Tag: Health care

How important healthcare access is to personal financial health

– A new paper analyzing the link between personal financial security and access to health insurance found that the Affordable Care Act has helped boost the financial health of low-income citizens. (Citylab, 12/4)

Health insurance helps people avoid huge out-of-pocket medical costs. And preventative care helps people avoid lost wages from missing work, a big part of the benefit for low-income households. But health insurance also helps prevent the cascade of financial damage that unpaid medical bills can inflict, by preserving credit scores.

School-Based Counselors Help Kids Cope With Fallout From Drug Addiction (NPR, 12/5)

RACIAL EQUITY | Tamara Lucas Copeland, WRAG’s president, shares with a new audience, Washington Monthly readers, the origins of the Putting Racism on the Table Series and its impact on philanthropy. Read it here. (Daily, 12/5)

MARYLAND | Nancy Navarro, who was recently elected for a second term as president of Montgomery County Council, outlines her priorities for the county. (WaPo, 12/4)

– The Heising-Simons Foundation, the Early Childhood Funders Collaborative, and Foundation Center are launching an effort to map the last ten years of philanthropic giving in the field of Early Childhood Care and Education. (PND Blog, 12/4)

Report: 60 percent of graduates sampled in Md. school system excessively absent (WaPo, 12/4)

PUBLIC SAFETY | How the DC Department of Behavioral Health’s outreach team is working to address the K2 epidemic the city is experiencing. (WAMU, 12/4)

BUDGET | In Battle Over The Funds From Online Sales Taxes, Cutting Commercial Property Taxes Wins Out Over Homeless Services (DCist, 12/4)

OPINION | Daily readers, we want your opinion! In order to improve your reading experience, we would like for you to fill out this short survey by Wednesday, December 19 to let us know what you’ve liked, didn’t like, and what could be better on the blog.

How many days old are you?

– Kendra

31 percent of US households struggle to pay their energy bills

ENVIRONMENT | A newly released report by the Energy Information Administration found that in 2015, almost one in five households had to reduce food, medicine and other necessities to pay their energy bill in the US. Most of the households impacted were communities of color. (NPR, 9/19)

“We only conduct the Residential Energy Consumption Survey every 4-5 years,” survey manager Chip Berry told NPR by email. “This is the first time in the history of the study (goes back to late ’70s) that we have [measured] energy insecurity across all households, so there’s not much in the way of historical comparison.”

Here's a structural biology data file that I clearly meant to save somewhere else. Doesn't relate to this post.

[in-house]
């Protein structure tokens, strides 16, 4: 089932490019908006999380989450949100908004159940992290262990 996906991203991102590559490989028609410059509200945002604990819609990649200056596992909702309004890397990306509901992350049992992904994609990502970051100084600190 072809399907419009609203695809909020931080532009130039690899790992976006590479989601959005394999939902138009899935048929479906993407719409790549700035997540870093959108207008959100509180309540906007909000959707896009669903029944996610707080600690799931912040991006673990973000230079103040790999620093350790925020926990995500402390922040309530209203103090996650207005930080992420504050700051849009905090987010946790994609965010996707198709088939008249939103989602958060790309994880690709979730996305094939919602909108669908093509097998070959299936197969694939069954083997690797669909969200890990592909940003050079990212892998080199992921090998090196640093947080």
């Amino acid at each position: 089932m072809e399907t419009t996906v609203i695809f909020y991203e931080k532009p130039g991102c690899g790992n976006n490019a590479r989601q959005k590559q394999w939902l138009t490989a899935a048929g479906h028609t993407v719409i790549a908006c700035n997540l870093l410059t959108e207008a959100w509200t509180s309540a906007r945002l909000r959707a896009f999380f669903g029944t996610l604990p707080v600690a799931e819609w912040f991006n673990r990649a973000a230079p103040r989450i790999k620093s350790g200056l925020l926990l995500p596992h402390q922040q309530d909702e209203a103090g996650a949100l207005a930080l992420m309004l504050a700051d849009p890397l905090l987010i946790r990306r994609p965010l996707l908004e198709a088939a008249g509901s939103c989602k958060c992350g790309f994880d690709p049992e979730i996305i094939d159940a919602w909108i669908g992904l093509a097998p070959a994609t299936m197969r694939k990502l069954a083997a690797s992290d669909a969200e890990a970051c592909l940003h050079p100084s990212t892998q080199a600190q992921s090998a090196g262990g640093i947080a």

The study found that about half of households experiencing trouble reported income of less than $20,000. More than 40 percent had at least one child.

PUERTO RICO | On the anniversary of Hurricane Maria, which claimed the lives of thousands of Puerto Ricans, residents are still feeling its impact. (NBC News, 9/20)

WORKFORCE‘Chocolate City’ is now ‘Money City’: The high price D.C. is paying to overturn the public’s will (WaPo, 9/19)

LEGAL AID | According to the DC Bar Pro Bono Initiative Report, DC lawyers performed more pro bono work in 2017 than they did in any previous year. (WTOP, 9/17)

HEALTH CARE | Here’s the latest on Providence hospital’s upcoming closure in D.C. (WBJ, 9/19)

LGBTQIA RIGHTS | How resistance against the growing diversity of suburban areas is displayed in the recent case involving the Masterpiece Cakeshop which refused to make a cake for a gay couple. (Citylab, 9/19)

Here’s some inspiration to keep doing the small things you do to make the world a better place.

– Kendra

This employment program is helping DC residents with visual impairments

WORKFORCE | According to 2016 research, District residents over 16 years old with disabilities earned an average of about two-thirds less than their non-disabled counterparts. The Columbia Lighthouse for the Blind is trying to disrupt this by hosting an employment program for area high school students with visual impairments. (WAMU, 8/16)